I’m an Accountant, but I want to be a Financial Analyst
Our nation’s third president once was quoted as saying, ”If you want something you have never had, you must be willing to do something you have never done”. This quote is something I always think about when I speak with accounting candidates that don’t want to be accountants anymore. Most of the time I am told that these candidates would like to be a financial analyst instead.
The title of financial analyst can hold many different responsibilities but typically accounting candidates are looking for a role with the responsibilities of an FP&A analyst or equity research analyst. In my professional experience, I have seen moves made to both types of roles outside of an accounting background, but it typically does not happen with just one job change or without hard work in between. Getting into an equity research role is hard enough for even finance people to find jobs in so for that reason I am going to focus on how it may be possible to get onto the FP&A side of things with a background in accounting.
Most companies are looking for candidates to work in a similar capacity as to the role that they are currently working in. Although accounting and finance roles do have their similarities, they definitely have their differences as well. Think about it, just because a plumber and an electrician are both working on the final product of building or improving a home it doesn’t mean that the electrician can do the plumbers job.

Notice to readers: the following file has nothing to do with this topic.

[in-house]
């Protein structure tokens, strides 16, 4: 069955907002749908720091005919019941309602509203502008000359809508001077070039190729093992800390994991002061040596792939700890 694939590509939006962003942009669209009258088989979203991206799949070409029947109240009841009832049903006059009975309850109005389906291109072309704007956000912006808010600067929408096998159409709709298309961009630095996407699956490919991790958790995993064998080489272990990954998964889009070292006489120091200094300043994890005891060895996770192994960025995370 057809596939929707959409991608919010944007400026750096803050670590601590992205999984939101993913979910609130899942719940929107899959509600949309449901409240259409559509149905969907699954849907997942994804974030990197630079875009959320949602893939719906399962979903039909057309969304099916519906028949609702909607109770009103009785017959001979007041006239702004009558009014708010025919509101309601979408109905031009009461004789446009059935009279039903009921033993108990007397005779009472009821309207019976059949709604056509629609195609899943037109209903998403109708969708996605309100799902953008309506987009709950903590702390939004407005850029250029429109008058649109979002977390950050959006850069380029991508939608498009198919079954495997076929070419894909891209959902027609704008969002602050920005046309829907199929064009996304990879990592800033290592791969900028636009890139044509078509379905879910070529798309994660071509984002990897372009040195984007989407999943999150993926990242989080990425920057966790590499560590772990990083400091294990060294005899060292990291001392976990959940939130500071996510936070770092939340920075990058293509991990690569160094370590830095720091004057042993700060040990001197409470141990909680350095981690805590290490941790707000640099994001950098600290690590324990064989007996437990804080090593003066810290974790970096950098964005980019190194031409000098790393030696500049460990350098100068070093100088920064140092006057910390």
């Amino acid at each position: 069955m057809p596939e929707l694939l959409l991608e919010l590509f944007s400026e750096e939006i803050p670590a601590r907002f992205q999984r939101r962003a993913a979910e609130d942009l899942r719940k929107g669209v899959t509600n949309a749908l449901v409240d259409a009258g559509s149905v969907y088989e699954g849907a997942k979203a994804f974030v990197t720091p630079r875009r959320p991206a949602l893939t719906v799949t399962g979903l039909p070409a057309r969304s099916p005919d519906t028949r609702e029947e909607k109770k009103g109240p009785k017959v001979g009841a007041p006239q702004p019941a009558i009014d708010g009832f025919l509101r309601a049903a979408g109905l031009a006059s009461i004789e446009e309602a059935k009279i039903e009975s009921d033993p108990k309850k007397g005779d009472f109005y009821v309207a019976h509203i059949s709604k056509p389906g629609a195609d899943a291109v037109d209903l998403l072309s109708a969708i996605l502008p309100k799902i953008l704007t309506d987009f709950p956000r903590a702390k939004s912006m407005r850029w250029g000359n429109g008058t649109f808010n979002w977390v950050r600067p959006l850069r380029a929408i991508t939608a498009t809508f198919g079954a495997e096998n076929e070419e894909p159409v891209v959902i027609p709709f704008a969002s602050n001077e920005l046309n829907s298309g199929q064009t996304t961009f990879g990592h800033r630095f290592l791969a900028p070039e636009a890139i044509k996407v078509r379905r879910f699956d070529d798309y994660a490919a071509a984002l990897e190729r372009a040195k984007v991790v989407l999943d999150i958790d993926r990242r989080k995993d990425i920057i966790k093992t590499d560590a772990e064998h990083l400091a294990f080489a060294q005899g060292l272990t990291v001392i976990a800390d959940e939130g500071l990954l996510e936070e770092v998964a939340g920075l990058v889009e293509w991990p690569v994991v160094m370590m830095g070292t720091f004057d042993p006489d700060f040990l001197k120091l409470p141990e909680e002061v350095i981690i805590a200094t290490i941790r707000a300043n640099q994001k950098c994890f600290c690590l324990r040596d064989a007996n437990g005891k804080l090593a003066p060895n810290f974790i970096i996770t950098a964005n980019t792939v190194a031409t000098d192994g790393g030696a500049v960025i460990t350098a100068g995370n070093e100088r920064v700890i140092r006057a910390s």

The biggest piece of advice that I can give to an accounting candidate that wants to get into a finance role is to keep an open mind and be patient. The most success I have seen in candidates making this move is from one thing; getting into a company as an accountant that allows for internal movement and growth. I have seen many accountants make the move into a company within a corporate accounting role and work in the accounting department alongside the finance department for a few years. After working with the companies numbers in an intimate way and getting to know the financials of the organization a company is typically more open to putting an internal accountant on the financial analysis side of the numbers.
I know that this can be a frustrating process but as Mr. Thomas Jefferson said, “if you want to do something you have never done (In this case become a financial analyst) you must be willing to do something you have never done before.” It is very rare to go straight into an FP&A role when you are currently a staff accountant or an associate at a big 4 accounting firm. In most cases you have to put yourself into another accounting role within the right situation that will allow for you to make that move internally once you understand the numbers of the company internally.